Construction, pairs or wire count is the same

Category 5, 5e, 6, 6e, and 6a UTP has four pairs of twisted wires (Category 3 as well although it is not used for data and was a phone system standard created long ago before Ethernet was the "standard cabling type". The reason why each pair of wires is twisted around each other is to allow one wire to cancel out any interference in the second wire in the pair. Category 5e and CAT5 have the same basic construction including the wire type and gauge , but with higher standards in manufacturing and installation such as and the number of twists per foot of each pair. Category 6 UTP is a slightly thick wire gauge. #22 instead of the #24 gauge wire for each pair found n 5 and 5e. It contains a contains a physical separator, a plastic separator that runs the length of the cable. It looks like a plus symbol when turned and viewed from a cut side and is the separator between the four twisted pairs to reduce electromagnetic interference between the pairs and reduce data noise.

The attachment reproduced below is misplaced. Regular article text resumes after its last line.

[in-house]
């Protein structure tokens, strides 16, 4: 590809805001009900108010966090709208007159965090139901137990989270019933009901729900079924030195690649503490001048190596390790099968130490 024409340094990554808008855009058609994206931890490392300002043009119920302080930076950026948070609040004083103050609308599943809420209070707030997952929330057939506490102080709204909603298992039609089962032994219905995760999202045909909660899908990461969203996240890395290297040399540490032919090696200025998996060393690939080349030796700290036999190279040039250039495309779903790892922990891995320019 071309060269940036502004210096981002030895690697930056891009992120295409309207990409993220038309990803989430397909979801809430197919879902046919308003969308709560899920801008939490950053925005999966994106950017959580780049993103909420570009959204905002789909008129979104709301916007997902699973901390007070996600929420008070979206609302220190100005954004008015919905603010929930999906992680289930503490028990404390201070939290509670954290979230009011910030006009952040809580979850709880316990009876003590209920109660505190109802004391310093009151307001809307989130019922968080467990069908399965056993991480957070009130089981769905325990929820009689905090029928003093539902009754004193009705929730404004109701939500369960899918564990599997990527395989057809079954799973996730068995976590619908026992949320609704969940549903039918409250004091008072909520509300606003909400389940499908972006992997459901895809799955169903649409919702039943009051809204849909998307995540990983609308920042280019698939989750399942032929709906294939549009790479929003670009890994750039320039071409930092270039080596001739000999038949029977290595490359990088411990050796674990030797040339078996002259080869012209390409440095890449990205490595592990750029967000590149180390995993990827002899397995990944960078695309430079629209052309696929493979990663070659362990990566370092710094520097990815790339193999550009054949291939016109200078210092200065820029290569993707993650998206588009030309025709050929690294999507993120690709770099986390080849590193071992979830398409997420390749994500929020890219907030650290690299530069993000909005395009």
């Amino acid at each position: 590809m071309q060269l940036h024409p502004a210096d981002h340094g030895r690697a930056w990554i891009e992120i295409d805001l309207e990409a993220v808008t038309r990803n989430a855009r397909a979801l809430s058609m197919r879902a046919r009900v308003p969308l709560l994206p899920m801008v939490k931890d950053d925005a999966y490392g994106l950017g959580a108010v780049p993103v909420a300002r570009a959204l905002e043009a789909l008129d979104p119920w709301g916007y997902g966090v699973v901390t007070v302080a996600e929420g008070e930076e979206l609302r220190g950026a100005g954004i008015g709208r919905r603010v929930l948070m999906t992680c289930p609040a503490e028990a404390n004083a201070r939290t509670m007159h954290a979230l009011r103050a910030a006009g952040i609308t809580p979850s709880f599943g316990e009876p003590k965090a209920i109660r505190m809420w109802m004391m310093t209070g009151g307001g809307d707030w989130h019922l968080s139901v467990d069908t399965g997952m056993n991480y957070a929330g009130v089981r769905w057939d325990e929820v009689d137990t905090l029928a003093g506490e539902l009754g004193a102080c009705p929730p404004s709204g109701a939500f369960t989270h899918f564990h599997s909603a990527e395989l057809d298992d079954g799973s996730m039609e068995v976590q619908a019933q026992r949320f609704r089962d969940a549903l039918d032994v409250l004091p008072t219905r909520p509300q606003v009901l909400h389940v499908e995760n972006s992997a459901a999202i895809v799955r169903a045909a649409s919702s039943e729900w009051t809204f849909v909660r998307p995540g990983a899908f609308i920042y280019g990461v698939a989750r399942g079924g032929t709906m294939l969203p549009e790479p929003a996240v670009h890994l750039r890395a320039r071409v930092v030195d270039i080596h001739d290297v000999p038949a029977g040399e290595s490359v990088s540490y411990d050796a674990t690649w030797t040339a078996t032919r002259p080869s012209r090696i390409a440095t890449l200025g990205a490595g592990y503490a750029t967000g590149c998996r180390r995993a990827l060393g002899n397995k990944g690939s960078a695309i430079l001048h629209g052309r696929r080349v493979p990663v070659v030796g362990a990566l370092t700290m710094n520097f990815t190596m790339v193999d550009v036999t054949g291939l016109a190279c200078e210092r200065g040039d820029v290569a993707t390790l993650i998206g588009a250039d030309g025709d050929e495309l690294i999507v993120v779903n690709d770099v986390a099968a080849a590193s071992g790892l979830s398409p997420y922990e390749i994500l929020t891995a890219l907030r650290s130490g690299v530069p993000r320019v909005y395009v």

Speed vs Cost Considerations

Consider the real and not "wish list" data speed requirements of your network. A first re-action is to want CAT6a everywhere as it will provide speeds of up to 10 gigabits. However, it use widely throughout a network is not practical yet and will yield no performance in creases as desktops are still at 1 GB and also at a cost 30 percent more than a comparable CAT5e network infrastructure. Generally as I've seen in many offices and data centers, CAT5e cabling is sufficient to support many 1Gb and 100Mb networks. Especially if the network devices such as switches and routers only support data speeds of 1000 Mbps. It's nearly inconceivable as to why some people don't upgrade but I still see 10Mbps too! - it is horrible.